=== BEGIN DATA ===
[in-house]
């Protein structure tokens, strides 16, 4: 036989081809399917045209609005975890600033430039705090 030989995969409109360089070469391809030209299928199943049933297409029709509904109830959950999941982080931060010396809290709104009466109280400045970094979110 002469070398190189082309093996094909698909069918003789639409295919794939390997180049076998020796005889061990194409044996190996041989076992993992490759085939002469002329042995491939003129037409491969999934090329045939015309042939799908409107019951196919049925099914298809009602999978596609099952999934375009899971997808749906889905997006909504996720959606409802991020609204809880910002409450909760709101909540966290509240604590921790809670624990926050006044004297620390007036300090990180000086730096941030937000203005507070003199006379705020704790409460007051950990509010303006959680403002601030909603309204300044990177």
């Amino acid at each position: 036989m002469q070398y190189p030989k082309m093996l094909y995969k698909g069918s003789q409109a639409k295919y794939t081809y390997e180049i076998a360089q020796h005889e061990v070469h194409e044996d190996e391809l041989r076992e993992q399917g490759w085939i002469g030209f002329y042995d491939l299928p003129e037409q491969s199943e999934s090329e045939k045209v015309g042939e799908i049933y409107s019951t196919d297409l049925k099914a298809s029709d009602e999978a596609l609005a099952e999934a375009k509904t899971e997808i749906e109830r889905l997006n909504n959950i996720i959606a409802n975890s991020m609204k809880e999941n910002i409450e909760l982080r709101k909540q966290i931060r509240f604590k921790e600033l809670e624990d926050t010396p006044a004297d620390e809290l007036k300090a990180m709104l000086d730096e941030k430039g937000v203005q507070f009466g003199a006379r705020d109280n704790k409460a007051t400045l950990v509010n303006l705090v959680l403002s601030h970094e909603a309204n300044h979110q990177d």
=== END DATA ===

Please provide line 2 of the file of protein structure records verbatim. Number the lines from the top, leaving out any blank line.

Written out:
């Protein structure tokens, strides 16, 4: 036989081809399917045209609005975890600033430039705090 030989995969409109360089070469391809030209299928199943049933297409029709509904109830959950999941982080931060010396809290709104009466109280400045970094979110 002469070398190189082309093996094909698909069918003789639409295919794939390997180049076998020796005889061990194409044996190996041989076992993992490759085939002469002329042995491939003129037409491969999934090329045939015309042939799908409107019951196919049925099914298809009602999978596609099952999934375009899971997808749906889905997006909504996720959606409802991020609204809880910002409450909760709101909540966290509240604590921790809670624990926050006044004297620390007036300090990180000086730096941030937000203005507070003199006379705020704790409460007051950990509010303006959680403002601030909603309204300044990177």